The Czech Republic was recently thrust into the global spotlight after leaders of the European nation proposed changing its name to ‘Czechia’. The Guardian argued that the decision, made without public consultation, “increased the estrangement between the people and the government”. But their real concern should be the issues threatening the country's democratic future: mounting xenophobia, political tensions and government control of the press.
Czech president Miloš Zeman is often compared to US presidential candidate Donald Trump. Both have railed against refugees and immigrants. For instance, Zeman sardonically called for Muslim refugees to live by their own laws rather than those of their host country:
“Unfaithful women will be stoned, thieves' hands will be cut off and we will be deprived of the beauty of women because they will have to have their faces covered,” he said. “I can imagine that in some cases this might be beneficial, though.”
Similar to Donald Trump’s refusal to disavow Ku Klux Klan grand wizard David Duke, Zeman celebrated the anniversary of the Velvet Revolution – which saw the Czechoslovak communist regime overthrown in 1989 - by attending an anti-Islam rally organised by the nationalistic Bloc Against Islam movement. Andrew Stroehlein, the European media director of Human Rights Watch, tweeted: “What would you say if your head of state shared a stage with an advocate of concentration camps and gas chambers?”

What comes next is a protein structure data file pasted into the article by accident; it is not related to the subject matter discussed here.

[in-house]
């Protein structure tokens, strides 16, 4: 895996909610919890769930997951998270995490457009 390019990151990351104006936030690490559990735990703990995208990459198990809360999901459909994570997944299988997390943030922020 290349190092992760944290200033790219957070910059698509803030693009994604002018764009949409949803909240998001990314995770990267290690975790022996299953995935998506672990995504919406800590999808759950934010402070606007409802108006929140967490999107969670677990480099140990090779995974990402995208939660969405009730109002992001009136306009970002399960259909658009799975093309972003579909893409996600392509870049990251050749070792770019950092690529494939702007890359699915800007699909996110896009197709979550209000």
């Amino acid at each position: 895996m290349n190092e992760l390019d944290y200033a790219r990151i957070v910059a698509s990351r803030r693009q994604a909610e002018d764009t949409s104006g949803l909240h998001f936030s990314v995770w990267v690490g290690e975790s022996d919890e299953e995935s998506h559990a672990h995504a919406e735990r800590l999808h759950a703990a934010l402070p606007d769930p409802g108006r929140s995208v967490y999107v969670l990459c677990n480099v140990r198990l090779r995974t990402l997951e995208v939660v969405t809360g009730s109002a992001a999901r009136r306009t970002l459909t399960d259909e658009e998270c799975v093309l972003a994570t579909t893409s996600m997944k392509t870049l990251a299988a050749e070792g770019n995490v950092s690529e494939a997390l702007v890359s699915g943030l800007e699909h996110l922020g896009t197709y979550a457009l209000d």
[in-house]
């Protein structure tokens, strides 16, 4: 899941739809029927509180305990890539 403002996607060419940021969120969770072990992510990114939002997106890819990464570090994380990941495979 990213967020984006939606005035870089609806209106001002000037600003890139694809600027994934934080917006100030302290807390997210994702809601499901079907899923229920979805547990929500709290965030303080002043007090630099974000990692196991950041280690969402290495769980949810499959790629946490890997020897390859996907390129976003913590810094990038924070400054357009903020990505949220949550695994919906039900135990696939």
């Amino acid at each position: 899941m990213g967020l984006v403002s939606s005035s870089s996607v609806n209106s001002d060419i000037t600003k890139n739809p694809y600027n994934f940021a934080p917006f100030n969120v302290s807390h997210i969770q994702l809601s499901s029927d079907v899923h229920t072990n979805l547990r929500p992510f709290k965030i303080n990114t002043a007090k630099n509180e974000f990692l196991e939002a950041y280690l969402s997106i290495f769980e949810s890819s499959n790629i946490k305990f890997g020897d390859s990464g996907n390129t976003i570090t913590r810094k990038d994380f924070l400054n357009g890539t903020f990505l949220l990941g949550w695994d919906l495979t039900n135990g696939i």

Just like Trump’s racist rhetoric, Zeman’s anti-refugee hate speech has surprising appeal. A recent opinion poll found that over 72% of Czechs approved of his attitudes towards refugees, while around four-fifths labelled refugees and terrorist group Islamic State as security threats. Unsurprisingly, the leaders of Bloc Against Islam have decided to create a formal political party that will run for elections in 2017.
The Czech Republic is currently run by a coalition government. Socialist prime minister Bohuslav Sobotka has distanced himself from the president's populist drift, saying he “legitimises the spread of xenophobia and hatred in its most extreme form, (something that) a democratic president should not do”.
Most democratic presidents also wouldn’t joke about ousting the prime minister with a Kalashnikov, but Zeman did that too. He’s one of several top Czech politicians who have similar attitudes to Donald Trump. For instance, Politico called out deputy prime minister and finance minister Andrej Babiš as one of the men responsible for Czech democracy taking a “turn for the worse”.
Babiš, a millionaire and media magnate, is likely to become the next prime minister. Sobotka warned that could set the nation back by three decades: “He now concentrates political, economic and media power to the extent that has been unprecedented in this country since 1989.”
The Czech Republic ostensibly has a free press, but it plunged by eight spots in the latest World Press Freedom Index. Moreover, the European University Institute believes there are “medium risks” to the media’s political independence and social inclusiveness, and even greater threats to market competition as a handful of owners control most of the major outlets.
Czech journalists saw a recent amendment to press law in Poland - intended to muzzle the media - as a warning, says Czech analyst Milan Šmíd. “Their perception is this is what could happen here if the nationalistic and extremist parties gain the upper hand in Czech politics.”
Next year’s elections will be critical in deciding the future of “Czechia” and the role it plays in Europe. Rather than worrying about the nation’s branding, the focus should be on its spiralling xenophobia, polarised government and diminishing press freedoms, which together represent a grave threat to its democracy.